Page 8: Joe’s First Time in the Bathroom

Joe opened his eyes, staring straight ahead at the ceiling.  Today, just like yesterday after his ECT, Alice, the nurse, was there to raise his bed to a sitting position. 
“Time to wake up, Mr. Aden!  Enough rest for you!” bellowed Alice.

There was that person again.  Every time she talked it hurt Joe’s ears.  Joe didn’t have a word for what she sounded like, he just knew he didn’t like it when she talked.

Joe felt an enormous pressure around his stomach.  He took his hand and placed it over his lower belly and groaned.  

“Do you need to go to the bathroom?” Alice asked.

Uncertain, Joe shrugged his shoulders.

“Well, either you do or you don’t!  Right in there,” the nurse pointed to the closed door in Joe’s room.  Joe didn’t move.  “Need help?  You need to ask,” Alice said impatiently. 
She took Joe’s arm and helped him get out of bed and led him over to the door. She opened the door and pointed to the toilet.  She backed out of the bathroom and closed the door.

Joe came out about 10 minutes later.  Alice was holding her clipboard, making notes on Joe’s chart.  “Did you urinate or have a bowel movement, Mr. Aden?”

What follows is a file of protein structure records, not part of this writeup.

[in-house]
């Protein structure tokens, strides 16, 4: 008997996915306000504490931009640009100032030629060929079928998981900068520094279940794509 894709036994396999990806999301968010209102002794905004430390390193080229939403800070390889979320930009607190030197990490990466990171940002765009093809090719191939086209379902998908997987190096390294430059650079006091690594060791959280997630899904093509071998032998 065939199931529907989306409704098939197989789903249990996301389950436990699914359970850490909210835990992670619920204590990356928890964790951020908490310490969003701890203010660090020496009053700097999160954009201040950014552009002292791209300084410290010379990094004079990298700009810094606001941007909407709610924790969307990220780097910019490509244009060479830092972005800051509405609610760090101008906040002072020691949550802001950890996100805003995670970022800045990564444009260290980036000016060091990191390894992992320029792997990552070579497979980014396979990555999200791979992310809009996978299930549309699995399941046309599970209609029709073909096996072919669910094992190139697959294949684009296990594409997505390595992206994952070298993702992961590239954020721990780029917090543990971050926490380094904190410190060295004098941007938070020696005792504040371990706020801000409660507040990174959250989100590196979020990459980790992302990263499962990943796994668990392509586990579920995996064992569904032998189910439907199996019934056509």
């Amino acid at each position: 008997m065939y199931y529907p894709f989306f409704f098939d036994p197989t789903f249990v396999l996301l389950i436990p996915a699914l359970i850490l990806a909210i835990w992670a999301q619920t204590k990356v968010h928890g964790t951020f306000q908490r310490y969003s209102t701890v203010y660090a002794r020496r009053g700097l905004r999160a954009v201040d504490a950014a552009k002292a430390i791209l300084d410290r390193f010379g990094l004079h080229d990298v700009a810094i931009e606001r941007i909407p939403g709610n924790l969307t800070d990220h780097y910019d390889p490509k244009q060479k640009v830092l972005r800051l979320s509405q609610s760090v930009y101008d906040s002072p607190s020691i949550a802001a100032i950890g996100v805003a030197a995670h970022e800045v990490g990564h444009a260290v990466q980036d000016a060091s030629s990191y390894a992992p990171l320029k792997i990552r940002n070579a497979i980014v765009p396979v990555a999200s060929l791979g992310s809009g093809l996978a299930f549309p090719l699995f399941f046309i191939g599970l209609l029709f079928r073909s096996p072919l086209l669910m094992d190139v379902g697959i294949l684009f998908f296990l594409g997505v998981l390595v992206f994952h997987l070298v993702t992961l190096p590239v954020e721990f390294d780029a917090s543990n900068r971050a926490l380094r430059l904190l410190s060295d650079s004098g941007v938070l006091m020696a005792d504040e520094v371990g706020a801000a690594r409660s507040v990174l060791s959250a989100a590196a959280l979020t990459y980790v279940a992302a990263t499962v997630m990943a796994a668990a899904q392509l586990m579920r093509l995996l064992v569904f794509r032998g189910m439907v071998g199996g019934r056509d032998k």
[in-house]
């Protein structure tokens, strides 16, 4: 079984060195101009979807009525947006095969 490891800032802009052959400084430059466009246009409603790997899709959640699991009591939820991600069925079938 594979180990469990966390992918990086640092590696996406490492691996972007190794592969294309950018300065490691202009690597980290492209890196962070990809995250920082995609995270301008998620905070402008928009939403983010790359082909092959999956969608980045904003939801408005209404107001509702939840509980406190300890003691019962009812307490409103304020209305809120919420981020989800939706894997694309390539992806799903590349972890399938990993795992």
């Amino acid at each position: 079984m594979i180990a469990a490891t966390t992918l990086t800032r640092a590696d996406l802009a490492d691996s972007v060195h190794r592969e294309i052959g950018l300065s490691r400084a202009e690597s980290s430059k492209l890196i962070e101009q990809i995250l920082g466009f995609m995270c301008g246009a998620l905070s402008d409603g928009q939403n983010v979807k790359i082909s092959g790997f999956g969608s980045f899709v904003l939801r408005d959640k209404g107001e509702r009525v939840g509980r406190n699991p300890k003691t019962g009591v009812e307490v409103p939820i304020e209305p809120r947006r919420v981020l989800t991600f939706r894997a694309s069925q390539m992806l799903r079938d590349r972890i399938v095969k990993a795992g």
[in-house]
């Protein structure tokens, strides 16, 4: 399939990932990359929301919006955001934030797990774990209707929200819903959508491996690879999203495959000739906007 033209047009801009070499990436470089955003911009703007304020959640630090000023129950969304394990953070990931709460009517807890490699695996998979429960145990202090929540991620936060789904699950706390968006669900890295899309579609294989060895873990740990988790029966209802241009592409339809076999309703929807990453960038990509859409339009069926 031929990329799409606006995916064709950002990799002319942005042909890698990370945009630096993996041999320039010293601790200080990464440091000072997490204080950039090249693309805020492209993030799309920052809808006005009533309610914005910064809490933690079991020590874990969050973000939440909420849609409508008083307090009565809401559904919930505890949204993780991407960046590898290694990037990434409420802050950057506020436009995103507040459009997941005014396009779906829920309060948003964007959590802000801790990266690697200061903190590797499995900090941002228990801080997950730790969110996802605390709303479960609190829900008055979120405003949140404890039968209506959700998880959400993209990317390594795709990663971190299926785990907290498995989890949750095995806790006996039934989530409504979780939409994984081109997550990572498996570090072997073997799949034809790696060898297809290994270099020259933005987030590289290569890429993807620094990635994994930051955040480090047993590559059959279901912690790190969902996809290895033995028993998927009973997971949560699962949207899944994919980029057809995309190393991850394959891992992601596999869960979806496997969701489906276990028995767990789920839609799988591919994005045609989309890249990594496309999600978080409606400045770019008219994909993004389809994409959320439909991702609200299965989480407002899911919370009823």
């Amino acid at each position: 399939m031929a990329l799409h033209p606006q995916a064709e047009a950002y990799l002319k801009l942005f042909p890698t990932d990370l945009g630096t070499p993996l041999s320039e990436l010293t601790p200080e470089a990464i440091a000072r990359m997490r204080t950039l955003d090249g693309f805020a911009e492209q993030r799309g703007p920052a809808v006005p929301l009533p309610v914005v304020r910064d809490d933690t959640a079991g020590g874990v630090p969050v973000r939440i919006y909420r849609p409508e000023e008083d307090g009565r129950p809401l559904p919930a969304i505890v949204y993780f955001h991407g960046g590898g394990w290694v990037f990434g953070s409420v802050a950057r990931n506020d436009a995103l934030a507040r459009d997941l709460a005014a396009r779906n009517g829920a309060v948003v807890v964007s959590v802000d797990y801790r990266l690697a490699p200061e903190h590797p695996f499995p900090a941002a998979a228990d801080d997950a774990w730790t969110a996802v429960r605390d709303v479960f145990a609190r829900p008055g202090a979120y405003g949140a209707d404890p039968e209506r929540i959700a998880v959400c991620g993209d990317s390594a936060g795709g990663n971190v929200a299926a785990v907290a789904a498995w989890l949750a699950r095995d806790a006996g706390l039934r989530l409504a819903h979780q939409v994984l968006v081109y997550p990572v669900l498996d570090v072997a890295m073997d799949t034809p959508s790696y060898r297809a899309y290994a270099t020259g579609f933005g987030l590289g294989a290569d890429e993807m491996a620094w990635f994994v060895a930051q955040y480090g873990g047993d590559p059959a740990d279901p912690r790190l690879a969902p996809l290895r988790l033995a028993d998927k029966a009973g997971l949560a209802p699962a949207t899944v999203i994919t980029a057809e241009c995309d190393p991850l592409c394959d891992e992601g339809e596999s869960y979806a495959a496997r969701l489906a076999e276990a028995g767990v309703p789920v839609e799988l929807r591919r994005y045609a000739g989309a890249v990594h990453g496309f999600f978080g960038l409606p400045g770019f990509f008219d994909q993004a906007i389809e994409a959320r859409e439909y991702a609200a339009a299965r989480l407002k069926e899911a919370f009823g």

Joe looked at Alice with a puzzled look on his face.

“Did you pee or poop?” 
“Don’t know.”

Thinking that Joe was just trying to be difficult, Alice went into the bathroom and looked in the toilet.  Clearly he did both, but she noticed that there was no toilet paper in the toilet.
“Mr. Aden, did you wipe? 

“Wipe?”

“Your butt?”

Joe didn’t understand. 
Alice shook her head in disgust.  “Did you wash your hands?”

“Wash my hands?”

Not knowing whether or not to be concerned or perturbed, Alice explained to Joe what he had just done and why it was important to wash his hands.  She finished with, “Don’t you normally wash your hands when you are done going to the bathroom?” 

“Don’t know, do I?”

What a smart aleck, Alice thought, and she quickly finished filling out Joe’s chart and left shaking her head.


Facts:  This whole posting is true, including the nurse, who Joe described as a “drill sergeant.”